Whenever we meet with students to talk about their plans, we always bring up two things. First, the first semester in Germany is going to be hard. Although it's relatively easy to gain admission to many study programs, once you're there, you really have to prove yourself. It's not unusual for a third of students to drop a course after the first year.
Second, one of the best parts about living in Germany is that Germans really appreciate the importance of work-life balance. You shouldn't spend all your time in the office, or in the library. If you don't find time for your hobbies, then it's time for a change.
These two factors are very important when you're planning your first semester in Germany. Your first semester is going to be difficult even if you do everything right, but if you take on too much and don't strike the right balance between studying and socializing, then you may not have the outcome you hope for.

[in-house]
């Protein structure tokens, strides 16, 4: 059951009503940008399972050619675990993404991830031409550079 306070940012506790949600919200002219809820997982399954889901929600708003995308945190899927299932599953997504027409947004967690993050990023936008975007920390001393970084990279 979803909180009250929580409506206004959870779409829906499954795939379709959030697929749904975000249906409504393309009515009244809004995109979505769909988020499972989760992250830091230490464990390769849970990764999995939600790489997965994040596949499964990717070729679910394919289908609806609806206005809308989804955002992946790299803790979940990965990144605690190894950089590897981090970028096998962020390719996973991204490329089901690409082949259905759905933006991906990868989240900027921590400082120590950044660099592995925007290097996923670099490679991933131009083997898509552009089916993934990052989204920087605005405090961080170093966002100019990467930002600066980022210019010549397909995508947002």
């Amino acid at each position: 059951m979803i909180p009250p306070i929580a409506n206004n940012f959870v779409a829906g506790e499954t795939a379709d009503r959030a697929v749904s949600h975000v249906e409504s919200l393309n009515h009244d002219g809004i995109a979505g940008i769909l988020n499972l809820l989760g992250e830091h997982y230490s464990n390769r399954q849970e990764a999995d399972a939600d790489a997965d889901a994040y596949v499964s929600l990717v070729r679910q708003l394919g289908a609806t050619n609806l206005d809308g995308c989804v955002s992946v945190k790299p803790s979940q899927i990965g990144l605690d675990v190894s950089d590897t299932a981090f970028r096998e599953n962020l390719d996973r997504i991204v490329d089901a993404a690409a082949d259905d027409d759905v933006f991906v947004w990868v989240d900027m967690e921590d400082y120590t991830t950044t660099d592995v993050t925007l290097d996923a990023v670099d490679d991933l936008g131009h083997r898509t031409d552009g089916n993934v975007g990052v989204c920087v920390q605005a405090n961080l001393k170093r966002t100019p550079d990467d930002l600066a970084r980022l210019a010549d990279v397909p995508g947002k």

When you sign up for classes, you don't have to necessarily take on a full load in your first semester. You'll always be able to catch up, and it's important that you take on a manageable number of courses.
It's also important to talk to your adviser about the courses that you plan to take, and try to focus on taking classes that you're likely to success in. For example, physics students can often choose between the modules "Math for Mathematicians" or "Math for Physicists". Math for Physicists is simpler and requires less work, but fulfills the same requirement.
Also be sure to balance your academic schedule with sports classes and activities on campus. If your life in Germany is entirely spent in the library, your long-term prospects may be bleak. Take advantage of everything German university life has to offer, and your first semester will be full of success.